DOI: 10.1098/rstb.2022.0427 ISSN: 0962-8436

Metaphors or mechanism? Predictive coding and a (brief) history of empirical study of the arts

Helmut Leder, Matthew Pelowski
  • General Agricultural and Biological Sciences
  • General Biochemistry, Genetics and Molecular Biology

Predictive processing (PP) offers an intriguing approach to perception, cognition, but also to appreciation of the arts. It does this by positing both a theoretical basis—one might say a ‘metaphor’—for how we engage and respond, placing emphasis on mismatches rather than fluent overlap between schema and environment. Even more, it holds the promise for translating metaphor into neurobiological bases, suggesting a means for considering mechanisms—from basic perceptions to possibly even our complex, aesthetic experiences. However, while we share the excitement of this promise, the history of empirical or psychological aesthetics is also permeated by metaphors that have progressed our understanding but which also tend to elude translation into concrete, mechanistic operationalization—a challenge that can also be made to PP. We briefly consider this difficulty of convincing implementation of PP via a brief historical outline of some developments in the psychological study of aesthetics and art in order to show how these ideas have often anticipated PP but also how they have remained at the level of rather metaphorical and difficult-to-measure concepts. Although theoretical in scope, we hope that this commentary will spur researchers to reflect on PP with the aim of translating metaphorical explanations into well-defined mechanisms in future empirical study.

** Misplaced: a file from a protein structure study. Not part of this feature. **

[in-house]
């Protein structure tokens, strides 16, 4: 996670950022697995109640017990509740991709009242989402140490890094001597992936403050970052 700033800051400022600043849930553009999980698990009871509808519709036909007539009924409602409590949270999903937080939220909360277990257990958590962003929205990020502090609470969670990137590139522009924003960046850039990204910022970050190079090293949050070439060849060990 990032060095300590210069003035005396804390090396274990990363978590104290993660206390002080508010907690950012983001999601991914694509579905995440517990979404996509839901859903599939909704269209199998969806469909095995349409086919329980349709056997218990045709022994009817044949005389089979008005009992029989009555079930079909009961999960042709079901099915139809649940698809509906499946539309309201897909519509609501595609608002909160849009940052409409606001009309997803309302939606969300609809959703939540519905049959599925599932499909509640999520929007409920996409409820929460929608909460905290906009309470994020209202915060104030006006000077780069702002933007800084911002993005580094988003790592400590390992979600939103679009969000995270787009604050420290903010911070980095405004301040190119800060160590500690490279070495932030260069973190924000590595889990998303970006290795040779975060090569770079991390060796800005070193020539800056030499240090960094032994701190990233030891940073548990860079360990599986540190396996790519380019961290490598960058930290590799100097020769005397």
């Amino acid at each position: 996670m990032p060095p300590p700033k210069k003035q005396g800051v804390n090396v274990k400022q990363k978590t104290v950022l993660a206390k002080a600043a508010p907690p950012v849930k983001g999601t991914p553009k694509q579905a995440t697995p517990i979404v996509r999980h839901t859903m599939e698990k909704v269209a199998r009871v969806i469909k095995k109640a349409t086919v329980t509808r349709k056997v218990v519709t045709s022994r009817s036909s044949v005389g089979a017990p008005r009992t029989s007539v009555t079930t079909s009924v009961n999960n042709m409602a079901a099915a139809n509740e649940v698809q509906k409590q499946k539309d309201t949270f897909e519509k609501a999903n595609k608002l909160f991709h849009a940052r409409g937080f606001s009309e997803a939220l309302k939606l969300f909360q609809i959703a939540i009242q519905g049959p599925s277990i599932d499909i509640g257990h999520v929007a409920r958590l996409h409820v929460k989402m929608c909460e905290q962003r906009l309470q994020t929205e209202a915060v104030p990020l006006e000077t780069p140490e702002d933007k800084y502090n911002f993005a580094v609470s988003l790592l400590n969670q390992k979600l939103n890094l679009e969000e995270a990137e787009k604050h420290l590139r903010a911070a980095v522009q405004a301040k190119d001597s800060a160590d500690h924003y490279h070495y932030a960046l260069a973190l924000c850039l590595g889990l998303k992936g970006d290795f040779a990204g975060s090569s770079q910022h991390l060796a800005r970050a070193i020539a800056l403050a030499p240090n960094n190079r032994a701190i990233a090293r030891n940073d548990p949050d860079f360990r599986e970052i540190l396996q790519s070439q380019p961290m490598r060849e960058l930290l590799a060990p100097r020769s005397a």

This article is part of the theme issue ‘Art, aesthetics and predictive processing: theoretical and empirical perspectives’.

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